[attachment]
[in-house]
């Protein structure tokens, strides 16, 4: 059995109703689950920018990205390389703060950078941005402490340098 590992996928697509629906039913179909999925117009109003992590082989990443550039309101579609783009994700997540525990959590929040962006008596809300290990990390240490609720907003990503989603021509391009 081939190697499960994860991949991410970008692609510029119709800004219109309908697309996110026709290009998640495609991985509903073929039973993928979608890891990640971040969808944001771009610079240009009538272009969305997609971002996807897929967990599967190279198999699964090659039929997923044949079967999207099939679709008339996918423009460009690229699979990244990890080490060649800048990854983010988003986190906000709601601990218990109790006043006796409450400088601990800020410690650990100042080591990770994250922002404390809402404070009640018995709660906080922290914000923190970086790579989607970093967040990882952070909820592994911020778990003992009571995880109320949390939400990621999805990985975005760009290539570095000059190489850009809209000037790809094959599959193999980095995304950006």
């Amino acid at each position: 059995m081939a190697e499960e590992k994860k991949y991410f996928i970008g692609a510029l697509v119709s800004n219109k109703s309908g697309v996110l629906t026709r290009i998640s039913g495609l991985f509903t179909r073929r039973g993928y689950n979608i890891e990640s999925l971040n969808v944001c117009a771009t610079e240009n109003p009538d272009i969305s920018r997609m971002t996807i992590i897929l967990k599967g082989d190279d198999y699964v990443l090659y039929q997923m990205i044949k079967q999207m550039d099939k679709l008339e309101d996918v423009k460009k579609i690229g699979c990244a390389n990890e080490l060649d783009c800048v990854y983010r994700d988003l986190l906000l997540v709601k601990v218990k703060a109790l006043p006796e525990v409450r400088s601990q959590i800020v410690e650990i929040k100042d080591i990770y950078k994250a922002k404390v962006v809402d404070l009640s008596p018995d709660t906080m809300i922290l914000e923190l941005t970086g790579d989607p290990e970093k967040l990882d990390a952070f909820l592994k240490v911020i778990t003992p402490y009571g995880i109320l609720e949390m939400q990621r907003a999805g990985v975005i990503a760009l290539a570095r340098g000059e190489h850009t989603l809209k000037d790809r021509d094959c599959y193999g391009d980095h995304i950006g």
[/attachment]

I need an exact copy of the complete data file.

[in-house]
């Protein structure tokens, strides 16, 4: 059995109703689950920018990205390389703060950078941005402490340098 590992996928697509629906039913179909999925117009109003992590082989990443550039309101579609783009994700997540525990959590929040962006008596809300290990990390240490609720907003990503989603021509391009 081939190697499960994860991949991410970008692609510029119709800004219109309908697309996110026709290009998640495609991985509903073929039973993928979608890891990640971040969808944001771009610079240009009538272009969305997609971002996807897929967990599967190279198999699964090659039929997923044949079967999207099939679709008339996918423009460009690229699979990244990890080490060649800048990854983010988003986190906000709601601990218990109790006043006796409450400088601990800020410690650990100042080591990770994250922002404390809402404070009640018995709660906080922290914000923190970086790579989607970093967040990882952070909820592994911020778990003992009571995880109320949390939400990621999805990985975005760009290539570095000059190489850009809209000037790809094959599959193999980095995304950006």
């Amino acid at each position: 059995m081939a190697e499960e590992k994860k991949y991410f996928i970008g692609a510029l697509v119709s800004n219109k109703s309908g697309v996110l629906t026709r290009i998640s039913g495609l991985f509903t179909r073929r039973g993928y689950n979608i890891e990640s999925l971040n969808v944001c117009a771009t610079e240009n109003p009538d272009i969305s920018r997609m971002t996807i992590i897929l967990k599967g082989d190279d198999y699964v990443l090659y039929q997923m990205i044949k079967q999207m550039d099939k679709l008339e309101d996918v423009k460009k579609i690229g699979c990244a390389n990890e080490l060649d783009c800048v990854y983010r994700d988003l986190l906000l997540v709601k601990v218990k703060a109790l006043p006796e525990v409450r400088s601990q959590i800020v410690e650990i929040k100042d080591i990770y950078k994250a922002k404390v962006v809402d404070l009640s008596p018995d709660t906080m809300i922290l914000e923190l941005t970086g790579d989607p290990e970093k967040l990882d990390a952070f909820l592994k240490v911020i778990t003992p402490y009571g995880i109320l609720e949390m939400q990621r907003a999805g990985v975005i990503a760009l290539a570095r340098g000059e190489h850009t989603l809209k000037d790809r021509d094959c599959y193999g391009d980095h995304i950006g």